My tip? STOP LOOKING AT THE DAMN STATS!!! Ever since Google Analytics updated their system so that stats can be seen the same day, it’s been a struggle not to check in all the time :-/

  9. Dwayne says:

    Whoa! These are some GREAT points. I would catch myself doing a few of these and began to realize that obsessing over things like this made me feel worse. So I just did my best and let go of the rest. Great post, Joe.

  10. Michael says:

    This serves to be an excellent reminder for the rest of us as well. Sometimes it does take an element of being able to become more focused on solutions for our readers instead of focusing on what we want from them. The trick I have found that works for me is to be honest and direct. In most cases, I’ve seen the best improvement with that!

    • Joe Bunting says:

      Isn’t it amazing how easily we turn the attention from our readers to ourselves. If we focus on helping others, we’ll get views. If we focus on our own needs, we’ll be shunned. Great points here, Michael. Thanks for reading.

  11. Amy says:

    Great blog post – just what I needed to hear right now. Also a good impetus to add Brene Brown to my reading list – I love that TED talk too.

  12. Dee Dee says:

    I’ve always struggled with the idea that part of being a blogger is definitely acknowledging a little bit of narcissism, all while trying not to be a narcissist!

    What a great post. I think I need to comment (just did) and tweet it (will do) then spread the word to all of my friends about what I read (as opposed to what you wrote). :)

    • Joe Bunting says:

      Haha. Very funny. You’ve got an interesting point about the necessary battle between self-promotion and humility as a blogger, Dee Dee. I’ll have to think about that more.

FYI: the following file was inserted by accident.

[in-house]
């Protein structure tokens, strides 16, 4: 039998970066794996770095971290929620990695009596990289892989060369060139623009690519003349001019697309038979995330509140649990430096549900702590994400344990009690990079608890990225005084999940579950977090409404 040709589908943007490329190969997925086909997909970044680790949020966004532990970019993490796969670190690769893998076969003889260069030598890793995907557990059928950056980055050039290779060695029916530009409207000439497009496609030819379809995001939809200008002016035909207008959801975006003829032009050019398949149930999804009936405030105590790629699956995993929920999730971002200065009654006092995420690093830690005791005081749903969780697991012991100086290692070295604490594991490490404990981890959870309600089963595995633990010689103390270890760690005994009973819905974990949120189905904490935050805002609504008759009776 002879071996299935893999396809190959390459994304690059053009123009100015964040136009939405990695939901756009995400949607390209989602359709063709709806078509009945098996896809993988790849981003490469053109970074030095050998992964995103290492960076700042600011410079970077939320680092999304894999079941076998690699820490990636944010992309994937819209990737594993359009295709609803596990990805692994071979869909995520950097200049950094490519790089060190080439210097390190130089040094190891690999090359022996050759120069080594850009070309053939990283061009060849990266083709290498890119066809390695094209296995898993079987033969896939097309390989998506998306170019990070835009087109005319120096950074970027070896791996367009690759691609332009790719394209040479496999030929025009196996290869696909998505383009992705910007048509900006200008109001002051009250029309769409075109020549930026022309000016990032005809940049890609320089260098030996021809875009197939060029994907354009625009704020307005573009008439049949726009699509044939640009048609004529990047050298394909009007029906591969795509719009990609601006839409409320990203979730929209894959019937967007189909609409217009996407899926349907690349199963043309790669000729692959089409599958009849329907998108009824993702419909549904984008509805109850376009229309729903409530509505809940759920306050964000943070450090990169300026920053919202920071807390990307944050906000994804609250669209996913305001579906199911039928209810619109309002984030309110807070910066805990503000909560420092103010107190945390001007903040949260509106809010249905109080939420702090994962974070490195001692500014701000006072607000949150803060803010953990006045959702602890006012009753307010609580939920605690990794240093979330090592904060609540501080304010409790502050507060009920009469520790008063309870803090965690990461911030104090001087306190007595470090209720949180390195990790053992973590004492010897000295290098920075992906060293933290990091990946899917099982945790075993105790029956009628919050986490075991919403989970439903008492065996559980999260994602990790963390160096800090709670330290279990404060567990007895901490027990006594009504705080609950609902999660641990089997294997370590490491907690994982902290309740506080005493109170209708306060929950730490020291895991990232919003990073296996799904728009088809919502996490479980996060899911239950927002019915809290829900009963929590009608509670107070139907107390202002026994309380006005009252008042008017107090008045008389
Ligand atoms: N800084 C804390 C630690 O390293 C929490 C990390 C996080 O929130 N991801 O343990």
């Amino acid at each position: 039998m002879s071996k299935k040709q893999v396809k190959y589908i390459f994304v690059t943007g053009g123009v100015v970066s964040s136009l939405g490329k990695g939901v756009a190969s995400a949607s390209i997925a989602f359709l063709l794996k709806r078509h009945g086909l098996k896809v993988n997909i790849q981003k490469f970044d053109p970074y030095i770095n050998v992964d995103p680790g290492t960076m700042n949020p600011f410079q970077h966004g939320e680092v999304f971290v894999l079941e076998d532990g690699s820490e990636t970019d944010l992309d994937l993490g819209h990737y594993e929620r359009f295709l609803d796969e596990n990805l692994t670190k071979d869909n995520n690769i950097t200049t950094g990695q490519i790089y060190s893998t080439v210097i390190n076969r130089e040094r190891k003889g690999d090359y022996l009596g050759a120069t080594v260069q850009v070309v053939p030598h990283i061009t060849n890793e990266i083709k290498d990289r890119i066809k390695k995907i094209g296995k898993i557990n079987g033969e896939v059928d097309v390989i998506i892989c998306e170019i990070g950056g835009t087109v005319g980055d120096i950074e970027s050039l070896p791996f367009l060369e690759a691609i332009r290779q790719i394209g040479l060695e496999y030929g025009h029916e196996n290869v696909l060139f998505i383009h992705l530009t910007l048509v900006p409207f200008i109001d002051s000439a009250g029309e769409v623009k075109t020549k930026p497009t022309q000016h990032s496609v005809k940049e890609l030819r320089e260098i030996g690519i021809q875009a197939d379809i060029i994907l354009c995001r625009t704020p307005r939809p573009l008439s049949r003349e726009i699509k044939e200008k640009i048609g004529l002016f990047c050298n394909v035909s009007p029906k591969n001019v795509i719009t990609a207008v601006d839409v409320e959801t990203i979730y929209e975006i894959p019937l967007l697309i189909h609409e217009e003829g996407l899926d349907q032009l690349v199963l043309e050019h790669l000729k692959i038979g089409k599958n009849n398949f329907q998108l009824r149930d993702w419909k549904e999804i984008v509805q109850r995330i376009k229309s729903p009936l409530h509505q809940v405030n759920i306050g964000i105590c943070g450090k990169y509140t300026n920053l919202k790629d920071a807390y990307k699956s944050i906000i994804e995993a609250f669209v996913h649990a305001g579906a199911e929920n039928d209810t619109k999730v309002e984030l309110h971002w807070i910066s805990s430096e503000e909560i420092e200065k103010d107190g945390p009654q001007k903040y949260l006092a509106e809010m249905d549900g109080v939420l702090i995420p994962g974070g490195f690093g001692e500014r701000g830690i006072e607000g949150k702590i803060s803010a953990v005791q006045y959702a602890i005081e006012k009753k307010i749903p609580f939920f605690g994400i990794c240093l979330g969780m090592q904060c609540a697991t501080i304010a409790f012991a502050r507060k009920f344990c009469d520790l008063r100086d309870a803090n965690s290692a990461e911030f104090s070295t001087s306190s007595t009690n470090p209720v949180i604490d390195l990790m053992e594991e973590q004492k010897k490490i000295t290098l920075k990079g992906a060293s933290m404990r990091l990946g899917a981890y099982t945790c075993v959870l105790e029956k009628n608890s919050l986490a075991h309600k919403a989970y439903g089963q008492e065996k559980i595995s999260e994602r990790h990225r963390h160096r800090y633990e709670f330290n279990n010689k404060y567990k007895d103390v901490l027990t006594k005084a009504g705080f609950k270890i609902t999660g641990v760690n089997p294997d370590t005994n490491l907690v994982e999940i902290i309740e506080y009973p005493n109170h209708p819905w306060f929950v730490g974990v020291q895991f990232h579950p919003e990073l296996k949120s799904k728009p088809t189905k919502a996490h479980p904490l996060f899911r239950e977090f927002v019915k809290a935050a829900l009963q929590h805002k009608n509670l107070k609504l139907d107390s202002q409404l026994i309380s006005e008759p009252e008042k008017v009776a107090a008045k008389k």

13. Nice post Joe! Obsession is a part of blogging, I guess :-) First you become obsesses with design, then with comments lol.

  14. Justin Mazza says:

    Hi Joe,
    I love the quote by Alexander Lowen because it is true. So much for my post on the “Top 5 Ways to Be more Joyful.”

    I am more of a fan of one on one coaching for real personal change instead of the How To posts even though I have written a bunch of them.

    My main concern with my blog is that I am adding value to someone’s life. If I am doing that then all is well for the most part. The blog design and navigation is important but not the end all be all.

  15. Doctor Stock says:

    Thanks Joe… I appreciate your connection to blogging. It’s easy to put in tremendous effort, write great quality articles, etc. and then become narcissistic about it all!

    Since I’ve focused on enjoying what I’m doing despite the pure numbers, it’s been great.

  16. Danimezza says:

    Guilty as charged but thankfully over the holidays I was enlightened, great post x @danimezza

    • Joe Bunting says:

      Interesting. So did you take a break from your blog during the holidays? Sometimes I find taking a step back helps you regain perspective.